I think I feel the same way for the most part as you do, Ooner. He supposedly loves you, and wants you to be in heaven with Him, and not in hell, but then He leaves you in the world with no evidence for him but some dubious hearsay. I’ve summed it up as “He loves you, but not enough to tell you in person.” I think this is fair, seeing as how I am held much more rigid standards by my girlriend. <-- Joke alert in case jmullaney drops in :wink:

Does anybody else find this odd? God reveals himself to those who are broken hearted, oppressed and weak…seems fishy to me. So why only these people, why not the stong people who could do greater good for everyone? Why not reveal himself to leaders and so forth? Maybe there is another reason? Maybe it is not divine after all…

More than likely the reason God “reveals” himself to these people is because they are weak willed and need something in there life to give aim and lead them. Something to cast fault on if someone dies or a tragedy occurs or such since they are to weak to stand up to it and deal w/ it realisticlly? When weak people are in pain or in need, they require someone else to provide for them since they cannot do so on their own. It gives the weak hope and faith that some grand entity is taking care of them and looking out for them, when in reality those people cannot look out for them self.

For example: say Billy is intoxicated and driving his car. He veers off the road and runs into the side of a building go 65mph. Billy is most definitely dead. But Johnny, Billy’s younger brother believes it is a sign from God. Johnny to drinks and drives and he will come around to say that God took Billy to heaven to teach him that it is wrong and he should change his ways. So he changes his ways. Some of you will be thinking this proves your point, that this is a good example of how God does good. Now for your reality check: Billy was a drunken moron who was stupid enough to drive around w/ a blood alcohol level of 1.89. Billy, like most drunk drivers do, crashes and kills himself. God did not make this happen, Billy did. Johnny, being weak willed himself, will not be able to accept the fact that his brother was incompetent since doing so would be to close to the truth about his brother AND himself. So a divine entity comes into play to take the blame.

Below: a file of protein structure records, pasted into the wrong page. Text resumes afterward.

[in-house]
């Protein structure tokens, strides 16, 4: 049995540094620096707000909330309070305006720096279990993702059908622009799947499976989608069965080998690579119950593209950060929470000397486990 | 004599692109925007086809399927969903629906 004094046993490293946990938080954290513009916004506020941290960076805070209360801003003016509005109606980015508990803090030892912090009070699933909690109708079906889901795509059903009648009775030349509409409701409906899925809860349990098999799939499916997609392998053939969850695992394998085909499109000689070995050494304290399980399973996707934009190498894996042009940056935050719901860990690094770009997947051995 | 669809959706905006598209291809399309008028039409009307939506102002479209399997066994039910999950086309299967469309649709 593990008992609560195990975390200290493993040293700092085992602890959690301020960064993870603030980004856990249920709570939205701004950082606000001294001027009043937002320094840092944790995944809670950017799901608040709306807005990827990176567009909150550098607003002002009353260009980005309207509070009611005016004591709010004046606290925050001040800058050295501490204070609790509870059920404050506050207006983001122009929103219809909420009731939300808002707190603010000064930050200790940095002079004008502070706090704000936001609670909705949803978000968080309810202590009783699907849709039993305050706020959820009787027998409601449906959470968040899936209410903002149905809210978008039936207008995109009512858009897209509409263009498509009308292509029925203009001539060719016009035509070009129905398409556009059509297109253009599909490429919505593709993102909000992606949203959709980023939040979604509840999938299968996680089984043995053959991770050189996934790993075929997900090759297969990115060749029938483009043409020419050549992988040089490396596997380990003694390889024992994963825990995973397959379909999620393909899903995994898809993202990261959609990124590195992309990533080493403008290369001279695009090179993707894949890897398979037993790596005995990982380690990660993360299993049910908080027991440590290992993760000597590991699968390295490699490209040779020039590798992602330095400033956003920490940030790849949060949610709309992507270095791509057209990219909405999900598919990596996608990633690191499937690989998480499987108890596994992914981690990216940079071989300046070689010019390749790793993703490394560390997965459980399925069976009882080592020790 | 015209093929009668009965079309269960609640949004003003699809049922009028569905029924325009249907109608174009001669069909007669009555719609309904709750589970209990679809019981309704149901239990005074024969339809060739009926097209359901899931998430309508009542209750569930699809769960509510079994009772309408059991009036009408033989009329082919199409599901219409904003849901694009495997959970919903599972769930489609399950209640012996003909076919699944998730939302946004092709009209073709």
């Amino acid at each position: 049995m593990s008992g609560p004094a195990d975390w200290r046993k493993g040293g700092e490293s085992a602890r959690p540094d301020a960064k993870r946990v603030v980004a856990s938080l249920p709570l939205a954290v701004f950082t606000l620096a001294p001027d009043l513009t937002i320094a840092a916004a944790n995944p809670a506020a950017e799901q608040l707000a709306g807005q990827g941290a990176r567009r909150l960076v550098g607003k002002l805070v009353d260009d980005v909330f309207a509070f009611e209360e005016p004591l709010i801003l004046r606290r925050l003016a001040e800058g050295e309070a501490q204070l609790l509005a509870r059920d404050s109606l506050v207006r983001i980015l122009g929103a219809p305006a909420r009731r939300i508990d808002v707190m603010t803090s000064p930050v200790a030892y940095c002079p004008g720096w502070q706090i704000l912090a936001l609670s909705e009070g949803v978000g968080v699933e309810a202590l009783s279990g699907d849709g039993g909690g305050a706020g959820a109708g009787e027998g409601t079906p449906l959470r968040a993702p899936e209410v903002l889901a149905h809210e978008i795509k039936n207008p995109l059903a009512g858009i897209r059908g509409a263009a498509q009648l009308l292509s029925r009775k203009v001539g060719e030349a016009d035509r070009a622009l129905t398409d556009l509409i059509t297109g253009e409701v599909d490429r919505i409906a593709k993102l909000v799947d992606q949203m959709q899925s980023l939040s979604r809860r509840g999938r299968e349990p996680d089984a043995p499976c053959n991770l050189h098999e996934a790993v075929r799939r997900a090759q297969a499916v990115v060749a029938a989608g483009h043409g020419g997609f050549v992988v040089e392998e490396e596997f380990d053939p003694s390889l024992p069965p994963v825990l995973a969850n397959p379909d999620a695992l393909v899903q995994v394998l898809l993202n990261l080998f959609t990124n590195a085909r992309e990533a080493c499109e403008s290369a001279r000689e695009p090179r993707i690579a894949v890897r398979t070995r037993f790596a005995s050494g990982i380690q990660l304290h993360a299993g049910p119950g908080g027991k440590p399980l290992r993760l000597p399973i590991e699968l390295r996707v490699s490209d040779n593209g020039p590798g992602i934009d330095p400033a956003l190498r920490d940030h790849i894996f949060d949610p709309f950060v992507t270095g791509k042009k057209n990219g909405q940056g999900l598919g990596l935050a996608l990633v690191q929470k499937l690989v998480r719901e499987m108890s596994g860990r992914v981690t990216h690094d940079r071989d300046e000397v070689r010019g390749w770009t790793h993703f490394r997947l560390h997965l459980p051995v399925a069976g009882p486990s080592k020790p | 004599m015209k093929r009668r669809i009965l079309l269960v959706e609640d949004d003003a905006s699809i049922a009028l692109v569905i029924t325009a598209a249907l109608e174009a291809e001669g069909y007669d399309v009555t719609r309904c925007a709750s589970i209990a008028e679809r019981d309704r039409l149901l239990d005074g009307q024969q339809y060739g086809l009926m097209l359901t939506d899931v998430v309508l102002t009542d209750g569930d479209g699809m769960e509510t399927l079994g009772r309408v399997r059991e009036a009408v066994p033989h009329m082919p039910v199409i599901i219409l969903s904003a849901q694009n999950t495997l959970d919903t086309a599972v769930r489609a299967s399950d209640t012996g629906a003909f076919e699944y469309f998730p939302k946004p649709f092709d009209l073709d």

So what is the moral of this rant: the weak need something to blame and take care of them, the strong are grounded in reality and able to take care of themselves.

And I have a bridge in Brooklyn I’d like to sell you…

Why is it that you’ve only listed Christian miracles, Randy? Surely you are aware of the tons of Buddhist, Hindu, and Islamic miracles that exist, right? I mean, when Mohammed was on Earth, he did all sorts of miracles. Those who wanted to believe, did. Those who didn’t chalked it up to something else.

What about Jesus’ contemporaries, like the Egyptian or Honi the Circle Drawer? Do you believe that they actually performed miracles, or do you “chalk it up to something else”?

Do you think that statues of Ganesha actually drink milk, and that images of the Virgin Mary appear in trees, or do you chalk it up to something else?

Whatever reason you give for rejecting non-Christian miracles, wouldn’t you agree that that reason is just as valid for others to reject Christian miracles?

I mean, people raised from the dead? Where are the doctors? Where are the news reports? Why hasn’t anyone claimed Randi’s million dollar prize? Why does all of this sound no more impressive than Uri Geller’s magic tricks or Peter Popoff’s b.s.?

In case you’re wondering, here’s what I think of the Biblical miracles: